Though each project started with the union of artists and older people, the communities surrounding them grew to include children, students, care-givers, market-traders, local activists, media figures, policy-makers and many others.
As contributors to this book suggest, beyond these immediate needs the concerns of the elderly intersect with those of many others. Sylvia Federici’s essay argues that decreased welfare-state contributions for the elderly have a significant impact on women, who,with migrant workers, bear the unpaid or underpaid brunt of care. Franco Berardi (Bifo) argues that the postponement of state pensions has equal ramifications for a younger precarious generation of workers, who reach the workforce later in life as a result. It is only through understanding the intersections between elderly care and other social sectors that we can begin to imagine what the future could look like.
How can artistic practices assist in this re-imagining of elderly care and all of its complex interdependencies? Responding to this question and to broader public debates regarding housing, pensions and the well-being of the UK’s aging population, in 2007 the Serpentine Gallery launched Skills Exchange: Urban Transformation and the Politics of Care. Initiated by then Head of Programmes Sally Tallant and Projects Organiser Louise Coysh, the project was developed by Projects Curator Janna Graham. Through Skills Exchange, the Serpentine Gallery placed artists, architects, researchers and designers into spaces and services for older people in five London Boroughs. Skills Exchange began with the idea that people in the later stages of life possess vital skills, insights and experiences that should be shared and exchanged.The project aimed to bring the voices and concerns of this often marginalised section of society into contact with a range of artistic practices. Through these exchanges, participants in the field of art and care realised that the picture of the elderly that we have seen to date does not reflect the myriad of experiences, desires, plans, ways of knowing and networks that older people possess. Indeed very few Skills Exchange projects in the end focused on older people. What we heard from our Skills Exchange collaborators was more often related to broader social changes that they wanted to make: the de-stigmatising of social-housing tenants; the preservation of local street markets; the right to imagination at the end of life, and the creation of more equitable relationships in caring.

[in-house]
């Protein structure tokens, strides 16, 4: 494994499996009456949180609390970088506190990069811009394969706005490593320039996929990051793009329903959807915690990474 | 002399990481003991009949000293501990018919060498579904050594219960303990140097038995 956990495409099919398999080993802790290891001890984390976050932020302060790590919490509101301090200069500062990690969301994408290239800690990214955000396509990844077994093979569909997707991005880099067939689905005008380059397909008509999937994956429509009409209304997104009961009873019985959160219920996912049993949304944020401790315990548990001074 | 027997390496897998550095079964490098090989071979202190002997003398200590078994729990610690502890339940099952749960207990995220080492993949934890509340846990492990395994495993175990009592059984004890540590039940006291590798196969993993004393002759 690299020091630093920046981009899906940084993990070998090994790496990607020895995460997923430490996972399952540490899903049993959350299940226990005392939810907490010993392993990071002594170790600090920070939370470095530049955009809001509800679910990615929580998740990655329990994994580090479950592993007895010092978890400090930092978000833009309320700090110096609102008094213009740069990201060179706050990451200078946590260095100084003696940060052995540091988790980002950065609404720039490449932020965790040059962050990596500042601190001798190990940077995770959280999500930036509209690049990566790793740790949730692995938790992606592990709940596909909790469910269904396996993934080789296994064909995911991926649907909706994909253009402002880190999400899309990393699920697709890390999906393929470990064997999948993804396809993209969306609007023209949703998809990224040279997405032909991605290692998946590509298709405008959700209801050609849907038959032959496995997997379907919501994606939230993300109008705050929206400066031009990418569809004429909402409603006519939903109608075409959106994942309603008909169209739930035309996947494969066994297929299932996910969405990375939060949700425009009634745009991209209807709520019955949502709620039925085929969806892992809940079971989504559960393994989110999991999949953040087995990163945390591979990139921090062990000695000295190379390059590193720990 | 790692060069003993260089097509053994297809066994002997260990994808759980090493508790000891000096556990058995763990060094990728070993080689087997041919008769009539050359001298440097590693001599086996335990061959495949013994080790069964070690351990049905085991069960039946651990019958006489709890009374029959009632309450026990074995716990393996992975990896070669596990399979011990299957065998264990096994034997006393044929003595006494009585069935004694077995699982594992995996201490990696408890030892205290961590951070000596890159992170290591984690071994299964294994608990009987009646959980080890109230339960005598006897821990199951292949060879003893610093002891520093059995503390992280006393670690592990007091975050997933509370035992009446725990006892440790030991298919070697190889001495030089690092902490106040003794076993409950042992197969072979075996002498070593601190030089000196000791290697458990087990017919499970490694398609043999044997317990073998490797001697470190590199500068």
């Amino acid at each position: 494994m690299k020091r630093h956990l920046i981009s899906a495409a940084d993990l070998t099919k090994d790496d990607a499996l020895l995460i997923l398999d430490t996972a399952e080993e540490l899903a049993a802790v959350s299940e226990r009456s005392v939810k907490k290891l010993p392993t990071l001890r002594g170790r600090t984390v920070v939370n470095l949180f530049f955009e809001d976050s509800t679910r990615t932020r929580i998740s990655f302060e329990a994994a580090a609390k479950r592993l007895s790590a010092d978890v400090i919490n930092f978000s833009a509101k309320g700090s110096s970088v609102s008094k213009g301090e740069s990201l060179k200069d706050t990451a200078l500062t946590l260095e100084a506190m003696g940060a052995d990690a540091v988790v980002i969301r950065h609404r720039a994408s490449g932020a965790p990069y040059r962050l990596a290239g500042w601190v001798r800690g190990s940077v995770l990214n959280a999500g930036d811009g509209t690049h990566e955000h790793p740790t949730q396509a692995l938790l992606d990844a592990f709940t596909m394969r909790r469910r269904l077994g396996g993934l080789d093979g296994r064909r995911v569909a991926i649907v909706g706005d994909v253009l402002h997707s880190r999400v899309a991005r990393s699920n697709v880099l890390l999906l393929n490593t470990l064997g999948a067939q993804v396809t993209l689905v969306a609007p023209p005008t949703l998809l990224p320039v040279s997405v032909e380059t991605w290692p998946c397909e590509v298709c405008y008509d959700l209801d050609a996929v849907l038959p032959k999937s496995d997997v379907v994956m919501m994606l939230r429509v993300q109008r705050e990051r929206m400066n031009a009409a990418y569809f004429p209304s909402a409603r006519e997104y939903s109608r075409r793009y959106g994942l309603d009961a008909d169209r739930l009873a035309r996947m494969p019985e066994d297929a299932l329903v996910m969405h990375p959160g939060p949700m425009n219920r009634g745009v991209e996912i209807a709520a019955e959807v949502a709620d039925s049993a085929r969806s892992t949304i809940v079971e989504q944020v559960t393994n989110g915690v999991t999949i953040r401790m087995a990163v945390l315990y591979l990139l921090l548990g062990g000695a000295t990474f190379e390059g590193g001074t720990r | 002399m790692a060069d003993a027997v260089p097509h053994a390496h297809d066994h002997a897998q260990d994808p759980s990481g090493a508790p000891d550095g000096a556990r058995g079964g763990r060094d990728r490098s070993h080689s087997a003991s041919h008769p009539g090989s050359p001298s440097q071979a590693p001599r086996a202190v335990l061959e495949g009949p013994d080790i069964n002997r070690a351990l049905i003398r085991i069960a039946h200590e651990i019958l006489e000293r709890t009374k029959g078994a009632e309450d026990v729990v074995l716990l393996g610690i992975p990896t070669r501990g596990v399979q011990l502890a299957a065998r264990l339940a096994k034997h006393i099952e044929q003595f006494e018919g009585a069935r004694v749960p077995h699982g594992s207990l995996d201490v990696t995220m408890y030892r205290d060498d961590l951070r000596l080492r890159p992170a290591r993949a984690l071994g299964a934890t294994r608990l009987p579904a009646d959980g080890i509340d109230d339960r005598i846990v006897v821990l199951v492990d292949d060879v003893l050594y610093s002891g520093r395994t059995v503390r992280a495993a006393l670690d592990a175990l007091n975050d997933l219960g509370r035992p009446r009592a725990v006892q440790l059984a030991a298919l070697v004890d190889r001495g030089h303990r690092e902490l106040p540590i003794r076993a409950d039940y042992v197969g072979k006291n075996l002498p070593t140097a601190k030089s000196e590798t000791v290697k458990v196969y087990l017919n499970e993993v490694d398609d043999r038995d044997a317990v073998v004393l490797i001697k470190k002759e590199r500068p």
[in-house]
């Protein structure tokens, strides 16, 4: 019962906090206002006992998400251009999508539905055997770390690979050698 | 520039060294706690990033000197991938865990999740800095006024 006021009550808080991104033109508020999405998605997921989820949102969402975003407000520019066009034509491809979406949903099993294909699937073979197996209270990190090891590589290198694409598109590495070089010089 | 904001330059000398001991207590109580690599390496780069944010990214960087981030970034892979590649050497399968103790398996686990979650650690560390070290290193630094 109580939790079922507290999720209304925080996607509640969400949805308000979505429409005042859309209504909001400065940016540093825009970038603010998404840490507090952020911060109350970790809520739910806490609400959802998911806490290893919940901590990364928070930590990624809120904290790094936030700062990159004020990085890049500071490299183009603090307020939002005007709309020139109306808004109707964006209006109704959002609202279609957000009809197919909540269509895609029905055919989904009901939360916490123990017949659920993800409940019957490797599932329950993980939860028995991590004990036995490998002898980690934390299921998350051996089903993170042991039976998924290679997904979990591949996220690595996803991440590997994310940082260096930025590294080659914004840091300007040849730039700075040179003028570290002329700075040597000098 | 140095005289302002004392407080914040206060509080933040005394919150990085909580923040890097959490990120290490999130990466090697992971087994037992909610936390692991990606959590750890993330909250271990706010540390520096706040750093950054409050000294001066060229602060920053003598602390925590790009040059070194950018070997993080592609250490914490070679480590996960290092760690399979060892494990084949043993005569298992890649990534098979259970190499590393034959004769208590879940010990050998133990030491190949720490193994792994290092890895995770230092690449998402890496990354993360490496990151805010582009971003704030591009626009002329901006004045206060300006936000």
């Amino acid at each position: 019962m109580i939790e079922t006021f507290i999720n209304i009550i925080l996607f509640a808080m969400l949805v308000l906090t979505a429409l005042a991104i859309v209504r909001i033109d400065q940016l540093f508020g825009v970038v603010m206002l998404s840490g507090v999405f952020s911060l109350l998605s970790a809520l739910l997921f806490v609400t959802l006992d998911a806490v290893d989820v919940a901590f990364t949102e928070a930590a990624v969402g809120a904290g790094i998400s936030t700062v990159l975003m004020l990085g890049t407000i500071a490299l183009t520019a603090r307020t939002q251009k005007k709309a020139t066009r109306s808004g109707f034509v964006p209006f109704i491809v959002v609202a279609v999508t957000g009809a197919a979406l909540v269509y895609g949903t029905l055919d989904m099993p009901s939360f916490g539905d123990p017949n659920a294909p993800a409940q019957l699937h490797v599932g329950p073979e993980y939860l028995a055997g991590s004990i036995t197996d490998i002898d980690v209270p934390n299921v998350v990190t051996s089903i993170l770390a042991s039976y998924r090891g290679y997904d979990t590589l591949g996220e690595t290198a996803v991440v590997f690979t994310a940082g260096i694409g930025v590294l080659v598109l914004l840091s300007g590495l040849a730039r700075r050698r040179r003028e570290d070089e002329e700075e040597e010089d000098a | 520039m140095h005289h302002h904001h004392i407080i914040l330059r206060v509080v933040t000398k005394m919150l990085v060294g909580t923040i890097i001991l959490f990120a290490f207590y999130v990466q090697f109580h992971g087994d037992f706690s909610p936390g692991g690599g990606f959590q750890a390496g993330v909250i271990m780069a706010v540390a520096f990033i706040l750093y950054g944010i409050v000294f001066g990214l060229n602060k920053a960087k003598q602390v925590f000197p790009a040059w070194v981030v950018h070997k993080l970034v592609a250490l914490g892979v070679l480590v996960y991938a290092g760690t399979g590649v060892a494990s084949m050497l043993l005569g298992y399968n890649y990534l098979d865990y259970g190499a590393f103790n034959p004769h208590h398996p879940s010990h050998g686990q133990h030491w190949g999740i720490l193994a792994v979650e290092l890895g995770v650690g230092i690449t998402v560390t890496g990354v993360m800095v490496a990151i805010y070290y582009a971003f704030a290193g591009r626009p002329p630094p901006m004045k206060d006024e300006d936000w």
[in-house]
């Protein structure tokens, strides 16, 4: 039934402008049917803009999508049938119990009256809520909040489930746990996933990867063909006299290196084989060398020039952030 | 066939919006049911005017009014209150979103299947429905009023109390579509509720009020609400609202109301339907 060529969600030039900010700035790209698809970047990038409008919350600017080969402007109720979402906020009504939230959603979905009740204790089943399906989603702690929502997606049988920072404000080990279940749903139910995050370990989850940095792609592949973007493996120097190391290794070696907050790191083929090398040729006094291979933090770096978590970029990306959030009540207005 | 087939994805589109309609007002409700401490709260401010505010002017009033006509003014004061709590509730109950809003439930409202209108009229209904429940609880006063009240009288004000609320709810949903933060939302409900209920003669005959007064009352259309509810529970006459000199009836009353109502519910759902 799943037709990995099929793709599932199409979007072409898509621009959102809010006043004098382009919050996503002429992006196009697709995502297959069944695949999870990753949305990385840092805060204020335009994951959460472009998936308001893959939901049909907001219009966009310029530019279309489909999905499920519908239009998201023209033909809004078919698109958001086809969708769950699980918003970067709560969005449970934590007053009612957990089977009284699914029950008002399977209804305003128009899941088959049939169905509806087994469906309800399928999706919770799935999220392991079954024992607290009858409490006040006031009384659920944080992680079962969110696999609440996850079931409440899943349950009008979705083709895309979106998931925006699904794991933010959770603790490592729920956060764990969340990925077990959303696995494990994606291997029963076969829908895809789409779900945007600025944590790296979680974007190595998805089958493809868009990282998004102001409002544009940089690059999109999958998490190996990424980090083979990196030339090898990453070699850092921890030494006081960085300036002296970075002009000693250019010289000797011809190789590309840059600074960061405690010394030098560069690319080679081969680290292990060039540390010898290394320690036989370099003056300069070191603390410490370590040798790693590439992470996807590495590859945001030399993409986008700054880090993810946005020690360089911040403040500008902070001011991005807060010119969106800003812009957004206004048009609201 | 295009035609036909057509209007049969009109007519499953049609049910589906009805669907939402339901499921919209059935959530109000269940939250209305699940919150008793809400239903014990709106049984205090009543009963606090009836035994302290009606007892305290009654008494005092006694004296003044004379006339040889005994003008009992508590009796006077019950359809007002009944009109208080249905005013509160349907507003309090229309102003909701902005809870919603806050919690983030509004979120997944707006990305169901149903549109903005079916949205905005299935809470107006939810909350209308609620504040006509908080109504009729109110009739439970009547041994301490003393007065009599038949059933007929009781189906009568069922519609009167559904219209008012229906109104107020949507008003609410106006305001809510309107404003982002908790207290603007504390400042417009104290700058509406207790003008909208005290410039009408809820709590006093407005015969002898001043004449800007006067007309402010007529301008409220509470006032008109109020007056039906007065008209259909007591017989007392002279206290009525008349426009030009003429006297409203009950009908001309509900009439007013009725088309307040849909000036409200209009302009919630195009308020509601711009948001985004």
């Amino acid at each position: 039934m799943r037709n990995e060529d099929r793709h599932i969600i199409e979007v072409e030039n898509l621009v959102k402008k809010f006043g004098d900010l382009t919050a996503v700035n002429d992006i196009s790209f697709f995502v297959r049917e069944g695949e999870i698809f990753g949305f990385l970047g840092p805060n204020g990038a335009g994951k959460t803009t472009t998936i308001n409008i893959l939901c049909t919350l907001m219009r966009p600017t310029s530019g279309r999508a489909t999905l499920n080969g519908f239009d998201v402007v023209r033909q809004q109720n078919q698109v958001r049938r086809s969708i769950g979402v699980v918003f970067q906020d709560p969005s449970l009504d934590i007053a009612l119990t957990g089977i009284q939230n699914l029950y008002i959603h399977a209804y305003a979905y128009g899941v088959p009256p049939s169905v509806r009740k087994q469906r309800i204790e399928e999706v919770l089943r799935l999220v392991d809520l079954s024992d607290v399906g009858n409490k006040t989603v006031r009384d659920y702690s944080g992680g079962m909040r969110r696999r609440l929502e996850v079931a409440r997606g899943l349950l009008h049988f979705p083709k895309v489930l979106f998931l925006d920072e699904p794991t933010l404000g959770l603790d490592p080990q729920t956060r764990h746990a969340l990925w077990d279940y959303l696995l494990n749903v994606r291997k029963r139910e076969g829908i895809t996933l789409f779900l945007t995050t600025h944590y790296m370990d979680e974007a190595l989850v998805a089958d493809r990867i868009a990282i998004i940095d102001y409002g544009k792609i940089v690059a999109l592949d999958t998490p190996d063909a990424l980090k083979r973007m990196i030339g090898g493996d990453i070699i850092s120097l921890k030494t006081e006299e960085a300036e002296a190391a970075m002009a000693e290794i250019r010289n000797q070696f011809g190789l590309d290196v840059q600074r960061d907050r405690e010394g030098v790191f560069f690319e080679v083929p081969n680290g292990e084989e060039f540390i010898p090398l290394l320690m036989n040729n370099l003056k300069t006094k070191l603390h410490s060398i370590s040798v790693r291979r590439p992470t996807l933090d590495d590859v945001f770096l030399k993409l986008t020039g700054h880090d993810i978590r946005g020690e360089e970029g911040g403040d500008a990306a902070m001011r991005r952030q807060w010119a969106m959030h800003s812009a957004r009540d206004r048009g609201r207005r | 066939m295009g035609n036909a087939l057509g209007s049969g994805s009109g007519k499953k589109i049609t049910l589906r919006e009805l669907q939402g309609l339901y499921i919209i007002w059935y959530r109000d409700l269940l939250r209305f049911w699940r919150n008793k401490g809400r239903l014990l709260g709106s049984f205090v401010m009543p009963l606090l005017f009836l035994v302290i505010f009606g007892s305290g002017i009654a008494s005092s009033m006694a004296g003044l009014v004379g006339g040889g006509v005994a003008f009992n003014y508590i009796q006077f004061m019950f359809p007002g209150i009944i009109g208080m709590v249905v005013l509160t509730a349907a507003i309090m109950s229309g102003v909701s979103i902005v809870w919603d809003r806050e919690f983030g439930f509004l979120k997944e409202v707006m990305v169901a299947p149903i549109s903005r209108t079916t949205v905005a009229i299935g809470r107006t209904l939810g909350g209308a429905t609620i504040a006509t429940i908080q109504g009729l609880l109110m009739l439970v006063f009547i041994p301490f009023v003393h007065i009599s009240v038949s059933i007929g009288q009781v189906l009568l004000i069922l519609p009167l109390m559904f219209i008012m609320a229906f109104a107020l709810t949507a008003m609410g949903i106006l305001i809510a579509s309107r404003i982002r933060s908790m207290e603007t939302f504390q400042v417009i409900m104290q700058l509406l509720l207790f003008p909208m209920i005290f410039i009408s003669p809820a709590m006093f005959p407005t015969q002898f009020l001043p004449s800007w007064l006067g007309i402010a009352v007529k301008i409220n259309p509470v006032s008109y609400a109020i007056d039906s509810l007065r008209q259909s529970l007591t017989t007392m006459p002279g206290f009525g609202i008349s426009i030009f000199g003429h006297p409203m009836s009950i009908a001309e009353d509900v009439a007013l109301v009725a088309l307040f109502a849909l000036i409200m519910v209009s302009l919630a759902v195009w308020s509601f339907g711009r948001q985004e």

For report go to : http://www.gold.ac.uk/cucr/research/skillsexchange/
Images by Laura Cuch. www.lauracuch.com